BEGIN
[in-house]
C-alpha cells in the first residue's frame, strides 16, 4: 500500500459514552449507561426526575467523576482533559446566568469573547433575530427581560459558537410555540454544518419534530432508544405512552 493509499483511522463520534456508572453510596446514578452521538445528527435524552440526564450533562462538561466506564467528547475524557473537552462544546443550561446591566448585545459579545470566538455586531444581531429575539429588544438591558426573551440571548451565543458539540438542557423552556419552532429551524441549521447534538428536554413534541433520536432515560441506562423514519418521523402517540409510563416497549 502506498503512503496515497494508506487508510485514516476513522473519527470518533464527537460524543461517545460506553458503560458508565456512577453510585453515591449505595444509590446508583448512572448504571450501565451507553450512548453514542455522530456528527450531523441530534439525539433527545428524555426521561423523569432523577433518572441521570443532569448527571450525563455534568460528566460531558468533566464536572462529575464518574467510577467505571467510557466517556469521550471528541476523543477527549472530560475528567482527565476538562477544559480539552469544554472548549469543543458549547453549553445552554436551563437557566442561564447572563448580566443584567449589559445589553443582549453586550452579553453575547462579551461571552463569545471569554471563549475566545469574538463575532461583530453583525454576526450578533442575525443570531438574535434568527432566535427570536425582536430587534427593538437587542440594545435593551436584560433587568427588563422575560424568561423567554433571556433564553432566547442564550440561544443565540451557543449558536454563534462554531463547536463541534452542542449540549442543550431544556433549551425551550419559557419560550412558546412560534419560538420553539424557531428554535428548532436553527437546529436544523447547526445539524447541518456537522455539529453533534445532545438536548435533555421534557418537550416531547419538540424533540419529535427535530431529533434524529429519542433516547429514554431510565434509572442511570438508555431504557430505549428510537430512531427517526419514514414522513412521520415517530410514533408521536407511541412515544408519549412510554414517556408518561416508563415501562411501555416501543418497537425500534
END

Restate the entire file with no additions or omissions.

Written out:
[in-house]
C-alpha cells in the first residue's frame, strides 16, 4: 500500500459514552449507561426526575467523576482533559446566568469573547433575530427581560459558537410555540454544518419534530432508544405512552 493509499483511522463520534456508572453510596446514578452521538445528527435524552440526564450533562462538561466506564467528547475524557473537552462544546443550561446591566448585545459579545470566538455586531444581531429575539429588544438591558426573551440571548451565543458539540438542557423552556419552532429551524441549521447534538428536554413534541433520536432515560441506562423514519418521523402517540409510563416497549 502506498503512503496515497494508506487508510485514516476513522473519527470518533464527537460524543461517545460506553458503560458508565456512577453510585453515591449505595444509590446508583448512572448504571450501565451507553450512548453514542455522530456528527450531523441530534439525539433527545428524555426521561423523569432523577433518572441521570443532569448527571450525563455534568460528566460531558468533566464536572462529575464518574467510577467505571467510557466517556469521550471528541476523543477527549472530560475528567482527565476538562477544559480539552469544554472548549469543543458549547453549553445552554436551563437557566442561564447572563448580566443584567449589559445589553443582549453586550452579553453575547462579551461571552463569545471569554471563549475566545469574538463575532461583530453583525454576526450578533442575525443570531438574535434568527432566535427570536425582536430587534427593538437587542440594545435593551436584560433587568427588563422575560424568561423567554433571556433564553432566547442564550440561544443565540451557543449558536454563534462554531463547536463541534452542542449540549442543550431544556433549551425551550419559557419560550412558546412560534419560538420553539424557531428554535428548532436553527437546529436544523447547526445539524447541518456537522455539529453533534445532545438536548435533555421534557418537550416531547419538540424533540419529535427535530431529533434524529429519542433516547429514554431510565434509572442511570438508555431504557430505549428510537430512531427517526419514514414522513412521520415517530410514533408521536407511541412515544408519549412510554414517556408518561416508563415501562411501555416501543418497537425500534